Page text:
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McCrea v. Johns Hopkins Universities

United States District Court, D. Maryland

July 27, 2016

NICOLE RENA MCCREA, Plaintiff, pro se,
v.
JOHNS HOPKINS UNIVERSITIES, ET AL., Defendants.

          MEMORANDUM OPINION AND ORDER

          BETH P. GESNER, UNITED STATES MAGISTRATE JUDGE

         Now pending before the court are plaintiff’s motions to quash and/or modify eight subpoena requests served by defendants on plaintiff’s former employer and medical providers (“Plaintiff’s Motions”) (ECF Nos. 40, 41, 42, 43, 48, 49, 50, and 54) and defendants’ Consolidated Opposition to Plaintiff’s Motions to Quash Subpoenas and Motion for an Order to Produce Subpoenaed Medical Records (“Defendants’ First Opposition and Motion”) (ECF No. 47). No hearing is necessary. See Fed.R.Civ.P. 55(b)(2); Loc. R. 105.6. For the reasons discussed below, Plaintiff’s Motions are DENIED and Defendants’ Motion is GRANTED.

         I. Procedural Background

         This case was referred to the undersigned by Judge Bredar for all discovery and related scheduling, pursuant to 28 U.S.C. § 636(c) and Local Rule 301, on May 11, 2016. (ECF No. 33.) The court conducted a telephone conference with the parties on May 26, 2016, the results of which were memorialized in a letter order dated May 27. (ECF No. 37.) Specifically, pro se plaintiff was informed of her discovery obligations and directed to: (1) “Produce all documents responsive to defendants’ discovery requests;” (2) “provide a privilege log to defendants;” (3) “provide complete and non-evasive responses to defendants’ written discovery requests;” and (4) attach a signed affirmation to her answers to defendants’ interrogatories. (Id.)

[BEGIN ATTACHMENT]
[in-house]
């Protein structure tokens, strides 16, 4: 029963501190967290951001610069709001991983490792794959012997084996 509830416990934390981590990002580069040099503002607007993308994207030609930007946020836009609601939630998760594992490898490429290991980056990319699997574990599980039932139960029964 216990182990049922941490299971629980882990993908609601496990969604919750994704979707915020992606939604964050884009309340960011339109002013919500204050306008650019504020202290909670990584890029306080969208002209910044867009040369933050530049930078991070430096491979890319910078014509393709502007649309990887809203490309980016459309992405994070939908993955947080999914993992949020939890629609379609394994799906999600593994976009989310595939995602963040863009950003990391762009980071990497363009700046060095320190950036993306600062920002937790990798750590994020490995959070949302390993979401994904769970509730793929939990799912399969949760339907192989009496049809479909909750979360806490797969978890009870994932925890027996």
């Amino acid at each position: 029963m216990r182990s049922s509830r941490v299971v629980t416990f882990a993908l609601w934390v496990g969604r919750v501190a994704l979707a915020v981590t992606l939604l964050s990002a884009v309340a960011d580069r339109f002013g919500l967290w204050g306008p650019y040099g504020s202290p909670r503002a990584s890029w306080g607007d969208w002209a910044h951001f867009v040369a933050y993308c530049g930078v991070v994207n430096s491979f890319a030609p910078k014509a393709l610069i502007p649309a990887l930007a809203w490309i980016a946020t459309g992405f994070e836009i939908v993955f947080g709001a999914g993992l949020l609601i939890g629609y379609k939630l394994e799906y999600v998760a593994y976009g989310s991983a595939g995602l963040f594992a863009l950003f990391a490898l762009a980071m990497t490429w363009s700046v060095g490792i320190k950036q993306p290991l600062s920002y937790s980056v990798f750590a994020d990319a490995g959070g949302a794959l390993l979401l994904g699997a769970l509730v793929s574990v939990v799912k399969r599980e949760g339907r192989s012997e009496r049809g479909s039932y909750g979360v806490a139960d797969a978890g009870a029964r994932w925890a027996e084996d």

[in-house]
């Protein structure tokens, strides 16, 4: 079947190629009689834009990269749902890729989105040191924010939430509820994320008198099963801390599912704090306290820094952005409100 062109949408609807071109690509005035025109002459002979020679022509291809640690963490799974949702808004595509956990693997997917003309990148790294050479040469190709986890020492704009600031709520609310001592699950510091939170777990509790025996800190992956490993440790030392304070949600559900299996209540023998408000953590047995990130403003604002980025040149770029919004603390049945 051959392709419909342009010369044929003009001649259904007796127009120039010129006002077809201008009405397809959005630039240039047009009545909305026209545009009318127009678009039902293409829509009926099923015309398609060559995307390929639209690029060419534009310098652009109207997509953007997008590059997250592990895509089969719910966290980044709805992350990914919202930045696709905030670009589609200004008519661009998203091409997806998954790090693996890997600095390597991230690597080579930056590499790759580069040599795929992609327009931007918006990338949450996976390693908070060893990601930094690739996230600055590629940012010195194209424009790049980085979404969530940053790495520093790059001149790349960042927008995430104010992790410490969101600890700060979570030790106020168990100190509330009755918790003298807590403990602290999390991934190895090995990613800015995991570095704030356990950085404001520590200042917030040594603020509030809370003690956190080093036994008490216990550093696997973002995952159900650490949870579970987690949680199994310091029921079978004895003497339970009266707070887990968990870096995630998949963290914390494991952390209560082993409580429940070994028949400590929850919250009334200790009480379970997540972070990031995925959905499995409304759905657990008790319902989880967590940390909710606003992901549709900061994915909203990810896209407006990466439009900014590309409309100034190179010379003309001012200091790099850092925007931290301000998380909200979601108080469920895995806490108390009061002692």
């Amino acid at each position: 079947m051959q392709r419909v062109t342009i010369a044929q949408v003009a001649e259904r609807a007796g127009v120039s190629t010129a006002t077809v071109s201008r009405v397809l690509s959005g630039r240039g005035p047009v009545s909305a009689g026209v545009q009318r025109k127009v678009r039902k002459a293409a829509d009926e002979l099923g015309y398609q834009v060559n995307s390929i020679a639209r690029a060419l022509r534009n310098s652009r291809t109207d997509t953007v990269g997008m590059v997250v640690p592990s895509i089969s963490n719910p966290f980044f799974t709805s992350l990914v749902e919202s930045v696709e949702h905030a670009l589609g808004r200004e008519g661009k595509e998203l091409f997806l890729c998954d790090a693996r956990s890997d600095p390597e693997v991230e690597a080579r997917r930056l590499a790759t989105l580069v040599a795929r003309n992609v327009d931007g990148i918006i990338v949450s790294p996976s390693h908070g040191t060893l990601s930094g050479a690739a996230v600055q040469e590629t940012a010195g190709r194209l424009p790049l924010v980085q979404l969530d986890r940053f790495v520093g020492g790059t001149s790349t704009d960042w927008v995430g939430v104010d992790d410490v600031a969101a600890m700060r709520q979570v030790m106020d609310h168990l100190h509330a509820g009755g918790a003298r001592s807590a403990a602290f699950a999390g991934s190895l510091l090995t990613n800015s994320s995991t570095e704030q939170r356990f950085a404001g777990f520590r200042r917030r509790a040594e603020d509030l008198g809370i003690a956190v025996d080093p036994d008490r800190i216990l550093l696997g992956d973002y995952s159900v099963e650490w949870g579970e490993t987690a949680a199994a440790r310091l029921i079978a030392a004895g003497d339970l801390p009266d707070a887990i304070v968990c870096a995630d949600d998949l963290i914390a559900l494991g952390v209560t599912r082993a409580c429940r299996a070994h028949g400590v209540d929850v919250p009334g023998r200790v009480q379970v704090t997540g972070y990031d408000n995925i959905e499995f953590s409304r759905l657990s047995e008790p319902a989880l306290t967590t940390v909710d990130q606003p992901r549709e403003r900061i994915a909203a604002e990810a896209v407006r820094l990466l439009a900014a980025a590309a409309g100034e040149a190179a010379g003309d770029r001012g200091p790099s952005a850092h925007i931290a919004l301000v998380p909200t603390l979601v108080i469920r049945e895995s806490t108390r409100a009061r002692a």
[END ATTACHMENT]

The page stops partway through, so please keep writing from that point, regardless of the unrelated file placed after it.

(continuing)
Plaintiff filed an inapposite Motion for Reconsideration based on the court’s May 27, 2016 letter order outlining plaintiff’s discovery obligations. (ECF No. 39.) Noting that the obligations set forth in the May 27 letter order “apply to all parties in a lawsuit, ” the court concluded that “there is no basis for, or reason to, reconsider the May 27 order, ” and denied plaintiff’s motion.

         Unable to obtain any meaningful discovery from plaintiff directly, defendants began to issue third-party subpoenas to plaintiff’s former employer and medical providers. (See, e.g., ECF No. 40 at 14.) It is this series of subpoenas which plaintiff now challenges.

         Plaintiff has filed eight separate motions to quash and/or modify defendants’ subpoena requests. Plaintiff filed her first four motions to quash on June 13, 2016:

1. Plaintiff’s Motion to Quash Defendants’ Subpoena to DC Fire and Emergency Services (ECF No. 40);[1]
2. Plaintiff’s Motion to Quash Defendants’ Subpoena to PFC Associates (ECF No. 41);
3. Plaintiff’s Motion to Quash Defendants’ Subpoena to COPE (ECF No. 42);
4. Plaintiff’s Motion to Quash Defendants’ Subpoena to Psych Experts and Associates (ECF No. 43);

         The fifth, sixth, and seventh motions to quash were filed on July 1, 2016:

5. Plaintiff’s Motion to Quash Defendants’ Subpoena to DC Fire and Emergency Services (ECF No. 48);
6. Plaintiff’s Motion to Quash Defendants’ Subpoena to Dr. Carla Rhodes (ECF No. 49);
7. Plaintiff’s Motion to Quash Defendants’ Subpoena to Mr. Syed Kamran (ECF No. 50);[2] Plaintiff’s eighth motion was filed on July 19, 2016:
8. Plaintiff’s Motion to Modify the Defendants’ Subpoena to the District of Columbia Human ...

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